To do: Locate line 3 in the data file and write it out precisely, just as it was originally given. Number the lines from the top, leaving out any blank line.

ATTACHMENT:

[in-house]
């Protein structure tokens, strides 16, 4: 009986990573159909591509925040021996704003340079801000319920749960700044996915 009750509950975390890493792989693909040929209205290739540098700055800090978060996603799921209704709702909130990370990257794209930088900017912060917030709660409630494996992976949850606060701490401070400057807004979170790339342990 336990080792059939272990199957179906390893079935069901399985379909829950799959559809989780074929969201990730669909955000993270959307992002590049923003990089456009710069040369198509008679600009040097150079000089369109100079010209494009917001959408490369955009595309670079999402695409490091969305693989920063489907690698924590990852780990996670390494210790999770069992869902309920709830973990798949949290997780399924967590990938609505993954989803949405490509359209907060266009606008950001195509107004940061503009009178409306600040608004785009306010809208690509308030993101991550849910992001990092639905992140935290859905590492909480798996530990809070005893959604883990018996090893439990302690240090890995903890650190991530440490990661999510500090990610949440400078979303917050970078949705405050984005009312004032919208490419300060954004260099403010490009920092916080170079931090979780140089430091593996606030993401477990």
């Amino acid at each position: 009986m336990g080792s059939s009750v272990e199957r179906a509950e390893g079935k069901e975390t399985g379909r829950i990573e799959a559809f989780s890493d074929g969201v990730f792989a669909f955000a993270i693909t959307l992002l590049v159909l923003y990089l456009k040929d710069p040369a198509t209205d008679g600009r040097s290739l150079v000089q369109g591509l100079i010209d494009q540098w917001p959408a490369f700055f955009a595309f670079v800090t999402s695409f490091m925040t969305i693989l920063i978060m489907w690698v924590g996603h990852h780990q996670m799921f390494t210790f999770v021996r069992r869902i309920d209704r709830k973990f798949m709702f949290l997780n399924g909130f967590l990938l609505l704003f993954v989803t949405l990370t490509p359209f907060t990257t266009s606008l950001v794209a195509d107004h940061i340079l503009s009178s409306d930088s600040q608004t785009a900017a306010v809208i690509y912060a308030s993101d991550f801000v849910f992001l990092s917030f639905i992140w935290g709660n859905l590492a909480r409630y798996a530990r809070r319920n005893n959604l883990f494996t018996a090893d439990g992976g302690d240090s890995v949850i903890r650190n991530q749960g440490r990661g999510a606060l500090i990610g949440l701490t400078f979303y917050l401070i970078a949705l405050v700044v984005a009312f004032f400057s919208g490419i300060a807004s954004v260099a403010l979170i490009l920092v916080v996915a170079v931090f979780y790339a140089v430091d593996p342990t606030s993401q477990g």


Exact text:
């Amino acid at each position: 009986m336990g080792s059939s009750v272990e199957r179906a509950e390893g079935k069901e975390t399985g379909r829950i990573e799959a559809f989780s890493d074929g969201v990730f792989a669909f955000a993270i693909t959307l992002l590049v159909l923003y990089l456009k040929d710069p040369a198509t209205d008679g600009r040097s290739l150079v000089q369109g591509l100079i010209d494009q540098w917001p959408a490369f700055f955009a595309f670079v800090t999402s695409f490091m925040t969305i693989l920063i978060m489907w690698v924590g996603h990852h780990q996670m799921f390494t210790f999770v021996r069992r869902i309920d209704r709830k973990f798949m709702f949290l997780n399924g909130f967590l990938l609505l704003f993954v989803t949405l990370t490509p359209f907060t990257t266009s606008l950001v794209a195509d107004h940061i340079l503009s009178s409306d930088s600040q608004t785009a900017a306010v809208i690509y912060a308030s993101d991550f801000v849910f992001l990092s917030f639905i992140w935290g709660n859905l590492a909480r409630y798996a530990r809070r319920n005893n959604l883990f494996t018996a090893d439990g992976g302690d240090s890995v949850i903890r650190n991530q749960g440490r990661g999510a606060l500090i990610g949440l701490t400078f979303y917050l401070i970078a949705l405050v700044v984005a009312f004032f400057s919208g490419i300060a807004s954004v260099a403010l979170i490009l920092v916080v996915a170079v931090f979780y790339a140089v430091d593996p342990t606030s993401q477990g």